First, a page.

Hunting Tips, Questions, Stories & Discussion

Focusing on managing Texas wildlife habitat and natural resources for native and exotic wild game species, for this and future generation of hunters and outdoor enthusiasts.

Monday, June 22, 2009


I thought that these sheep did best in mountainous areas, how does that fit in for south Texas aoudad populations?

There is a considerable amount of variation in the topography throughout the state of Texas. While it is true that in their native country of Africa these aoudad sheep live in the most rugged of terrain, they have adapted amazingly well to the rather gentler landscape of Texas. The south Texas Aoudad sheep live in what is often called the hill country. While it is not truly mountainous, there are significant rocky areas, steep gravel hills and river banks as well as lots of cover for the sheep to get into during the heat of the day.

The south Texas Aoudad sheep are no less athletic than those that range into the mountains in Texas as well as New Mexico. The hill country sheep are just as wily, alert and highly intelligent as those that live in the much more remote areas of the state. The south Texas Aoudads that live on managed game ranches often are slightly larger than the free range members of the species, plus they are not over hunted or decimated by extreme weather conditions or disease that can occur in wild herds.

Other than south Texas Aoudad sheep on managed game ranches or exotic game ranches, are there a lot in the wild?

For people that aren't used to the miles and miles of unfenced land in south and west Texas it may be surprising to know that most south Texas Aoudad sheep are actually on free range, not confined to a game ranches in the true sense. These game leases or ranches can run for literally hundreds of square miles of brush, rugged country and dirt roads. It is estimated that the original Barbary or Aoudad sheep that were brought over from Africa after World War ll quickly escaped from their fenced pastures and immediately began populating these huge grazing ranges and leases.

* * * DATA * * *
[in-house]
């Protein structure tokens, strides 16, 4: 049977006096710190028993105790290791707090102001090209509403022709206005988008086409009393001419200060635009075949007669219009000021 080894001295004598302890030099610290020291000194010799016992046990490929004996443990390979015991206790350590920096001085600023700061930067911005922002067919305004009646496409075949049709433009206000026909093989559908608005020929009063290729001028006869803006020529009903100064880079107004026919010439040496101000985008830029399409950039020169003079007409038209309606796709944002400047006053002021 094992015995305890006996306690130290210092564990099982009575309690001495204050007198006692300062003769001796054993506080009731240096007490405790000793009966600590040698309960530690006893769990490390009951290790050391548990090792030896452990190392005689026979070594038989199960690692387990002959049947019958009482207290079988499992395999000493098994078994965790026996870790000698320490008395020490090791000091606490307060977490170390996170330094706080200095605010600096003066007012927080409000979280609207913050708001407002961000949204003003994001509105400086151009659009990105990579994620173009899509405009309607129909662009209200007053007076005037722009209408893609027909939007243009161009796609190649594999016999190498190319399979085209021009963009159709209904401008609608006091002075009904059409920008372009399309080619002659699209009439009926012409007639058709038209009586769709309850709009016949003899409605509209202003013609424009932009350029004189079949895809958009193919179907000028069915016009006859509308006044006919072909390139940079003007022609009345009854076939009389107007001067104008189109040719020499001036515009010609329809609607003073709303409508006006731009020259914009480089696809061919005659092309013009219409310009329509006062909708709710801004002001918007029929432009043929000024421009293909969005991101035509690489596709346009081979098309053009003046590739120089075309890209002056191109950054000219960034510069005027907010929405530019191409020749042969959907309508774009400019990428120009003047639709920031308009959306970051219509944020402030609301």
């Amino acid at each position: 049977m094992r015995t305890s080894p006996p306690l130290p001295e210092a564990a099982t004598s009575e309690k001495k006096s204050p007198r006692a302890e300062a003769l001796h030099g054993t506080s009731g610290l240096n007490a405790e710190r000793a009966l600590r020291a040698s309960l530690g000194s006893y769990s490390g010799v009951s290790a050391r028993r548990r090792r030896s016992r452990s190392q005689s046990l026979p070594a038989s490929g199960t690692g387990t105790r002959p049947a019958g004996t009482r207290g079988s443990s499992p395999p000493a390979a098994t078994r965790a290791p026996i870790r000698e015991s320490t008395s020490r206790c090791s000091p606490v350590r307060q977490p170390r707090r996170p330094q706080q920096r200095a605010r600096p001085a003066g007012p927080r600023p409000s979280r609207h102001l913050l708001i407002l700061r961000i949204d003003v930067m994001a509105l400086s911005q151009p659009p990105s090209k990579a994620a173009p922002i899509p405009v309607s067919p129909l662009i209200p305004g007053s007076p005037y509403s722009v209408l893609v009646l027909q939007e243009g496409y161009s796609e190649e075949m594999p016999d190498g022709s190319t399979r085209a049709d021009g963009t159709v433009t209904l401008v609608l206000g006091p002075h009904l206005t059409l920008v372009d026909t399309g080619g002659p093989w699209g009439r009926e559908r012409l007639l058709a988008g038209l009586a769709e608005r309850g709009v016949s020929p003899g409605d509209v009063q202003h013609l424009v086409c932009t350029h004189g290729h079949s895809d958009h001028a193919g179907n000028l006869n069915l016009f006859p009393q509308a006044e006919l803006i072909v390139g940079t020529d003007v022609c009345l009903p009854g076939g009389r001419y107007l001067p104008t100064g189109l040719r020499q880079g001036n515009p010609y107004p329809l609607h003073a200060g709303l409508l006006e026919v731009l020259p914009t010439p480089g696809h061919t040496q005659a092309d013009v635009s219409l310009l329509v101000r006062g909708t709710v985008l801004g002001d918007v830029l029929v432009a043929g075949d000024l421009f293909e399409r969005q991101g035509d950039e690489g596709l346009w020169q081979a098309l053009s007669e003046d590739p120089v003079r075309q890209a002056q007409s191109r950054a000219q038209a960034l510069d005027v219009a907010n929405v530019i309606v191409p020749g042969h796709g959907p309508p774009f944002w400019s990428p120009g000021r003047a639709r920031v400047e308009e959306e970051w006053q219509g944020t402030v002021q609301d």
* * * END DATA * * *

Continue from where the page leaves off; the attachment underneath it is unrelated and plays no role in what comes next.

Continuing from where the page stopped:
Based on different studies that include a lot of extrapolation from actual hard numbers, it is estimated by researchers that there are over 25,000 central, west and south Texas Aoudad sheep living in unconfined pastures and on grazing and hunting leases. The number of captive or contained Aoudad is not known, however they are likely to total at least another 10,000 or so animals.

What is the difference between shooting a male or a female south Texas Aoudad?

If you are looking for a lot of sporting opportunity there is really no difference between either the male or female when it comes to south Texas Aoudad hunts. In general the female is going to be lighter in total body weight plus she will not have the huge trophy horns that you could possibly get if you decided to go for a ram.

The females also don't have the distinguishing chaps, the heavy, long growth of hair on the front of the legs. Females don't have the highly prominent beard either, however they still make a terrific head mount or horn mount, your choice.

Labels: , , ,

Wednesday, December 31, 2008


What is the average lifespan of the Aoudad Sheep?

In the wild under good conditions the Aoudad sheep can live to be up to 20 years, longer in captivity. They are very hardy and are not susceptible to the drought and low forage problems that can affect the native species. They can actually go without water for long periods of time and their bodies are able to extract enough water to survive from meager amounts of vegetation.

The main breeding season runs from the first part of September through to the end of November with offspring born from March through to May. Like many species, the Aoudad can breed throughout the year and females will come into season between 18 months and 2 years of age.

Newborn sheep are extremely athletic and can climb around on very rocky and rough terrain
within just a few minutes after birth. The females are very protective of their young and keep them close by until about 4 months of age when they are weaned.

Labels: , , ,


December 2008   January 2009   February 2009   April 2009   May 2009   June 2009   July 2009   August 2009   September 2009   November 2009   December 2009   January 2010   February 2010   March 2010   April 2010  

This page is powered by Blogger. Isn't yours?

Subscribe to Posts [Atom]